The inoculants used were mature compost (MC) produced from organic household wastes and two popular inoculants available in the Thai market: EM developed by Dr. Higa and LDD1 produced by the Land Development Department, Thailand. The MC used in this study was obtained from the previous trial of bin composting using food wastes and dry leaves (the same compost mix as in this study) with 3 months of additional curing. The C/N ratio and moisture content of MC was 12 and 35 %, respectively. EM is a trademarked term commonly used to describe a proprietary blend of three or more types of predominant organisms. EM was first used in Asia in 1989, before moving to other continents. EM is used in many agricultural and environmental management systems including crops, livestock and aquaculture EM is used widely in environmental management for decomposition and, more importantly, for recycling of both solid and liquid wastes (Higa 1991; Higa and Wididana 1991); it is reported to include lactic acid bacteria, photosynthetic bacteria and yeast (Szymanski and Patterson 2003). EM used in this study was bought from EM Q-Sei Company. LDD1, produced by the Land Development Department, Thailand, consists of fungi, actinomycetes and lipase-producing bacteria; it is widely distributed and is used to compost organic waste in Thailand.

In this study, five bins were prepared for the experiment. Bin 1, a control bin, was not inoculated. bins 2–5 were inoculated using EM, LDD1, 2 and 5 % MC, respectively. EM and LDD1 were mixed with the organic waste daily, as specified by the developers (Table 2). EM is highly acidic, LDD1 slightly acidic and MC slightly basic. LDD1 inoculants contained the most microbes, followed by the 5, 2 % MC and EM inoculants.

Table 2 Characteristics and amount of inoculants seeded in the composting process

Sample analysis

During the waste-loading period, the fresh organic waste fed into the bin was sampled and analyzed weekly. Biweekly compost samples were randomly taken from the middle portion of the bins to determine pH, electrical conductivity (EC) and microbial counts. After the waste-loading period, weekly to biweekly compost samples were randomly taken from the middle portion of the bins to analyze pH, EC, moisture content, C, N, volatile solids (VS) and microbial counts. The temperature in the middle of the waste layer was measured daily. At the end of the composting period, the compost was weighed and piled for another 30 days to allow the compost to mature. Finally, the composts were analyzed for pH, EC, moisture content, C, cation-exchange capacity (CEC), germination index (GI), and N, P and K values. All analyses for each sample were conducted in triplicate.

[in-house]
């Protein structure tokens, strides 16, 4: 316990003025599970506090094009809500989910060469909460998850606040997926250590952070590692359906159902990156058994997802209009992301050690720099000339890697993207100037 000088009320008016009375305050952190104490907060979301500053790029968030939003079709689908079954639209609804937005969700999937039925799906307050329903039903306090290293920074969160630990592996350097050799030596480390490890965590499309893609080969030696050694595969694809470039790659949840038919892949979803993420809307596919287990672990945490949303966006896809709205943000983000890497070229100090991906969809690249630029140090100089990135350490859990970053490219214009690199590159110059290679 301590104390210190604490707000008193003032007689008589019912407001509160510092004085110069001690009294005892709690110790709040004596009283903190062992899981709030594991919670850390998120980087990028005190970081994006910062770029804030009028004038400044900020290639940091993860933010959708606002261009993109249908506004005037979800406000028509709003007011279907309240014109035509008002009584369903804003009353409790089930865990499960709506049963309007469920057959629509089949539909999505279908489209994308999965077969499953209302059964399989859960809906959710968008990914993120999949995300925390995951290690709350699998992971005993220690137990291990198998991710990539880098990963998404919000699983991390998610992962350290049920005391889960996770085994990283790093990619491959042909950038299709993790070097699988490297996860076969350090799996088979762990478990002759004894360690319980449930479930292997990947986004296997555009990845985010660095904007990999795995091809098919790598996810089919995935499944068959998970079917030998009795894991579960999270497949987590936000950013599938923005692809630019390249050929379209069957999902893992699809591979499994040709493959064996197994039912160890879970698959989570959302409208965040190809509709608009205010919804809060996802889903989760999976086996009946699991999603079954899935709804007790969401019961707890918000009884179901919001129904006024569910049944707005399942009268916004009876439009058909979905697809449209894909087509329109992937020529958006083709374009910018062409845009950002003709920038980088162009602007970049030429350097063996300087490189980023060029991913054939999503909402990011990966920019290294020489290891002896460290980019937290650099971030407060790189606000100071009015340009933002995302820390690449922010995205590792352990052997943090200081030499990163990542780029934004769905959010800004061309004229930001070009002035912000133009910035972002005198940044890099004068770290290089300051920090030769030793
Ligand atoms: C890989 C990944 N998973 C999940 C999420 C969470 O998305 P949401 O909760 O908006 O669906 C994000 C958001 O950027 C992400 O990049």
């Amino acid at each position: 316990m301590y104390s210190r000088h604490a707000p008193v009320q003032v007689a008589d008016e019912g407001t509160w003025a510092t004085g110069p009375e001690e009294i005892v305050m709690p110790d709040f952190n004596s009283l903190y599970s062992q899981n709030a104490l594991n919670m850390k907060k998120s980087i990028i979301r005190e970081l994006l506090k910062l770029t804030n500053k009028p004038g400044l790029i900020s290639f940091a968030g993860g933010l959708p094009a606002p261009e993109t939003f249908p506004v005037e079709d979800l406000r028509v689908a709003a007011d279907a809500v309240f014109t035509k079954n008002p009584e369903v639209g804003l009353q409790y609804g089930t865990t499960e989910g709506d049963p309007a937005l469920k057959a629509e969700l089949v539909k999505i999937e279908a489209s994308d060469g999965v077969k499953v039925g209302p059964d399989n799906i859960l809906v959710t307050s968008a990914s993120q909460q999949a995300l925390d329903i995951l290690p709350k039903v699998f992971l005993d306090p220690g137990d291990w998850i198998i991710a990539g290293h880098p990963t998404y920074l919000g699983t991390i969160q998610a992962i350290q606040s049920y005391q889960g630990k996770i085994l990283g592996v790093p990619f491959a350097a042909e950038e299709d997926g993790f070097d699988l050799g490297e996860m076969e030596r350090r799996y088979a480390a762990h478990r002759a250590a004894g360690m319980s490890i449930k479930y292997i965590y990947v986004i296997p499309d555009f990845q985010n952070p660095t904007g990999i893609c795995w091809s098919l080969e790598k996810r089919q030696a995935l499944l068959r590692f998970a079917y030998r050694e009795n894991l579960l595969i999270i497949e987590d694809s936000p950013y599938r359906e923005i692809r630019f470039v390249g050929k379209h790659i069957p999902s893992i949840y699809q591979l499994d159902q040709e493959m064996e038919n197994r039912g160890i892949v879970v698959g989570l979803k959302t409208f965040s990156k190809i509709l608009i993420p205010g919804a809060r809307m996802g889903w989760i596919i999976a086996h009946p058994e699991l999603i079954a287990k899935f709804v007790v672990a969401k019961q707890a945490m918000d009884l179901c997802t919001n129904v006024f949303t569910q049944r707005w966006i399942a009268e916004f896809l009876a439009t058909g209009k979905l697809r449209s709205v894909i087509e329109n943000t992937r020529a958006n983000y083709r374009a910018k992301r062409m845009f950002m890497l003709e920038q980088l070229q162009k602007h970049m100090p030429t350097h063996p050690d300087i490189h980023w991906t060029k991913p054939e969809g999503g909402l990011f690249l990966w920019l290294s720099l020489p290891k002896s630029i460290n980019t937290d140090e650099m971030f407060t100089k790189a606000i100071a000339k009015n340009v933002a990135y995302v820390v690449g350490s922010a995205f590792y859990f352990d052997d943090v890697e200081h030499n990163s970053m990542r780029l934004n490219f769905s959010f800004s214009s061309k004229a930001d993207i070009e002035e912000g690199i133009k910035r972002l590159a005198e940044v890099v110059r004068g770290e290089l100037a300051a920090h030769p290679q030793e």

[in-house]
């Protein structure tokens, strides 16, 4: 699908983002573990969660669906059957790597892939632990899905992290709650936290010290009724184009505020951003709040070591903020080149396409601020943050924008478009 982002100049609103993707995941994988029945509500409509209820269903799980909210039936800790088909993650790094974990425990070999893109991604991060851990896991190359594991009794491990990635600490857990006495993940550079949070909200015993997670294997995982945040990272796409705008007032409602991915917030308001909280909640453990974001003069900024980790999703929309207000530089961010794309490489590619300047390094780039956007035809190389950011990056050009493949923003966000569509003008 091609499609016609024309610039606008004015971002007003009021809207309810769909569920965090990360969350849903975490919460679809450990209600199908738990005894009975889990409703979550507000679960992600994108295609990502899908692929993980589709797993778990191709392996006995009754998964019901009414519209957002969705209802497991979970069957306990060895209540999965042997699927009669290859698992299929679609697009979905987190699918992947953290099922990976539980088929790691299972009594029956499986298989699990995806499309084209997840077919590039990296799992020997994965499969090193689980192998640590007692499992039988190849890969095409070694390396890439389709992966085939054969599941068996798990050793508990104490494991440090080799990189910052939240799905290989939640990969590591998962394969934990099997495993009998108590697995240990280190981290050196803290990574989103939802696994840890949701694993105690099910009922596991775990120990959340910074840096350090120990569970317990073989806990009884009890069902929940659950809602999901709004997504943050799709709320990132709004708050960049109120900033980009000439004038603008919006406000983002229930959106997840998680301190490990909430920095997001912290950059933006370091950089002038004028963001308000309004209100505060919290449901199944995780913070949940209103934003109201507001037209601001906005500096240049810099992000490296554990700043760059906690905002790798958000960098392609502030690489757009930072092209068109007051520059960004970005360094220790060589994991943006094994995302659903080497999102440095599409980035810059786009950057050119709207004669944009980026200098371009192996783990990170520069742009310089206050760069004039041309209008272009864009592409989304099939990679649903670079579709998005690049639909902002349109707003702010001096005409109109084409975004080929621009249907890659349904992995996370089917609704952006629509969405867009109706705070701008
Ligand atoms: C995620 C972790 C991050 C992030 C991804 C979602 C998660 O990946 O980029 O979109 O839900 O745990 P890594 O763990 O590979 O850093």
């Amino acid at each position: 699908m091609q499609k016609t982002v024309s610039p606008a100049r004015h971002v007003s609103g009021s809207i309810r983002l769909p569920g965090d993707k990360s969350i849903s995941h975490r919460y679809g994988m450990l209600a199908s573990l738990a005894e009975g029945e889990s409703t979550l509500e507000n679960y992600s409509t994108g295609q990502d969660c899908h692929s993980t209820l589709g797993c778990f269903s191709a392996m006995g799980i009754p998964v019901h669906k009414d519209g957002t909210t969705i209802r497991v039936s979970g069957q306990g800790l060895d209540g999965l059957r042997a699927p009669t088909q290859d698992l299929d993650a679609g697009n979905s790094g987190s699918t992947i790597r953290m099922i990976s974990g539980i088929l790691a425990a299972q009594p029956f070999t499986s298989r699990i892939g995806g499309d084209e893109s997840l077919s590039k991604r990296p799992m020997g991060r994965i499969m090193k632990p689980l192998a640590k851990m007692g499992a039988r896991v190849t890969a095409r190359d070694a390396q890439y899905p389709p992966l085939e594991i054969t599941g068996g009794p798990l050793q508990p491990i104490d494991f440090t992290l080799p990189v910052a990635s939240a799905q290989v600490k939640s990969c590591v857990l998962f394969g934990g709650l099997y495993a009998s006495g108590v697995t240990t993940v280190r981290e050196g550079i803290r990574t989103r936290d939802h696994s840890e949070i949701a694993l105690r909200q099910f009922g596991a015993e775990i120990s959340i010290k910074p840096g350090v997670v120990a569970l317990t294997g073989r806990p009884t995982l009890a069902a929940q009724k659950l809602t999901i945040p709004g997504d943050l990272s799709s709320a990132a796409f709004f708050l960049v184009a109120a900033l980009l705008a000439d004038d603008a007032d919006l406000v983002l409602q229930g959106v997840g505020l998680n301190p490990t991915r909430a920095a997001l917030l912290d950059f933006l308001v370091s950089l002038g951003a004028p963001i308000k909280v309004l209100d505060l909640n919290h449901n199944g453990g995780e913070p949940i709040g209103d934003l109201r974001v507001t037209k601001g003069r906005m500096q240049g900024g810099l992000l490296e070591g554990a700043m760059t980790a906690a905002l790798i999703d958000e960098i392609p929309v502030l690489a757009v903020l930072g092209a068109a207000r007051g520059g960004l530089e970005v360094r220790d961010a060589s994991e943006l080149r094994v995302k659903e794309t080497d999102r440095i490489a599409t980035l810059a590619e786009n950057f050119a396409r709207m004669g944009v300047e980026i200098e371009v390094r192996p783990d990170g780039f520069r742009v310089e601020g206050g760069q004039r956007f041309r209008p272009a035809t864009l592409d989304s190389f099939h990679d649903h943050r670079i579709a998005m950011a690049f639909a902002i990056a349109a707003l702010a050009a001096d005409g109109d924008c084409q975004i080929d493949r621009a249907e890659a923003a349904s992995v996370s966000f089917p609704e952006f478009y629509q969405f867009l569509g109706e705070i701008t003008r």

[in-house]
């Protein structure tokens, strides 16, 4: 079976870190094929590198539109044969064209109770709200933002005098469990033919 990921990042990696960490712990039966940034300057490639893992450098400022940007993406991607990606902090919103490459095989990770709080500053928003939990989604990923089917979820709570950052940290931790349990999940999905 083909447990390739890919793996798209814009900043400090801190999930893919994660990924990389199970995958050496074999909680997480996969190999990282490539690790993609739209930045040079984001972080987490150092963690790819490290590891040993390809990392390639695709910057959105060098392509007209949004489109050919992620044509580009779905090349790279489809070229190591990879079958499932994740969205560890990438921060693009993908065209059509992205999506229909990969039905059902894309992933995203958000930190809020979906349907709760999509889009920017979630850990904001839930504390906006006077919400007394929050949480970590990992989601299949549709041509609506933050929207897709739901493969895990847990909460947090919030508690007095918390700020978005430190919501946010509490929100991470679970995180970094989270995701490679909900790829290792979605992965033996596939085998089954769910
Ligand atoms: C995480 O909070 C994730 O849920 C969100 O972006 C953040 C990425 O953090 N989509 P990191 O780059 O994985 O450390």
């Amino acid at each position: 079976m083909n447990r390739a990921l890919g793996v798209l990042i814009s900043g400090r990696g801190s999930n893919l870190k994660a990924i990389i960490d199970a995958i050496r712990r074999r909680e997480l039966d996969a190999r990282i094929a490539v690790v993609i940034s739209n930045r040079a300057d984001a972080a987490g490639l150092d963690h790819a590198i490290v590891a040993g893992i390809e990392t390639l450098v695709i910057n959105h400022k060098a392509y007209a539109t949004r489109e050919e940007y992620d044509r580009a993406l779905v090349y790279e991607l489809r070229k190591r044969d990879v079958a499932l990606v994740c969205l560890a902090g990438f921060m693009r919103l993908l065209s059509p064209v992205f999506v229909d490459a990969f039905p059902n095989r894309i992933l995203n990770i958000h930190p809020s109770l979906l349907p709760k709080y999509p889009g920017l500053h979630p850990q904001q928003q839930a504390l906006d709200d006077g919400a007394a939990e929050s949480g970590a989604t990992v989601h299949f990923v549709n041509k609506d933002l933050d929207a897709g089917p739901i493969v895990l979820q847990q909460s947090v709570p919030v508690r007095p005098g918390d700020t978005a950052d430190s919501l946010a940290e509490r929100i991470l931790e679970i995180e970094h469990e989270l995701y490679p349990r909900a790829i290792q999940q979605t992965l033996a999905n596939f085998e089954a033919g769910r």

Temperatures were recorded using a glass thermometer. The pH and EC were determined by measuring slurry of a 1:10 ratio of compost to water using a Horiba F-21 pH meter and a WTW 330i conductivity meter, respectively. Carbon and nitrogen contents were determined using methods based on Walkley and Black (1934) and a modified micro Kjeldahl procedure (AOAC 1980), respectively. VS were determined using a gravimetric method (APHA 1997) and CEC was measured using a displacement method and distillation for the adsorbed ammonium (Schollenberger and Dreibelbis 1930). Phosphorus was analyzed using HNO3–HClO4 digestions, followed by a colorimetric method using Barton’s solution, and potassium was determined using HNO3–HClO4 digestions and a flame photometer (AOAC 2000). Seed germination was carried out using flowering white cabbage seeds (Brassica chinensis var. parachinensis) based on the method described by Zucconi et al. (1981). The dilution plate method (AOAC 2000) was used to enumerate bacteria, fungi and actinomycetes using nutrient agar, potato dextrose agar and yeast extract–malt extract agar, respectively. The plates were incubated at 35 °C. Bacterial counts were recorded 2 days after plating. Fungal and actinomycetic counts were recorded 5 days after plating.

Statistical analysis

One-way ANOVA at a 95 % confidence limit was conducted to compare the study results.

Results and discussion

Compost characteristics variation

All five bins showed similar changes in temperature (Fig. 2). The temperature in each bin reached a maximum during the 2nd and 3rd weeks of the waste-loading period. Following this, the temperature generally reduced, before increasing again at weeks 6 and 7. The second temperature peak occurred after the waste level in each bin exceeded the level of the inverted funnel (Fig. 1). This might have resulted in a passive aeration effect, causing the higher biodegradation activity. The highest temperatures during the waste-loading period were observed in Bin 4 (49.9 °C), followed by bins 3, 5, 1 and 2 (46.4, 45.6, 45.2 and 45.0 °C, respectively). The mean temperatures observed in all bins during the waste-loading period ranged from 39.5 to 40.0 and 28.6 to 28.7 °C, but were not significantly different from each other (p > 0.05). After the waste-loading period, the temperatures continued to decrease towards the ambient temperature and no significant difference was also observed among all bins. Normally, compost should be kept in the thermophilic range for 2 weeks to inactivate or kill pathogens. However, in this study, the thermophilic phase took place over only a few days in all of the bins, due to the heat loss from the high surface–volume ratio of the smaller volume bins. These results corresponded to the studies of Nair et al. (2006), Nair and Okamitsu (2010) and Colóna et al. (2010). Therefore, the compost hygienization may not be assured. However, according to the study of Colóna et al. (2010) who determine the environmental burdens of home composting using bin, they found that the final compost produced in bin was hygienized since Salmonella was not detected and less than 10 CFU/g of E. coli were found.

Fig. 2
figure 2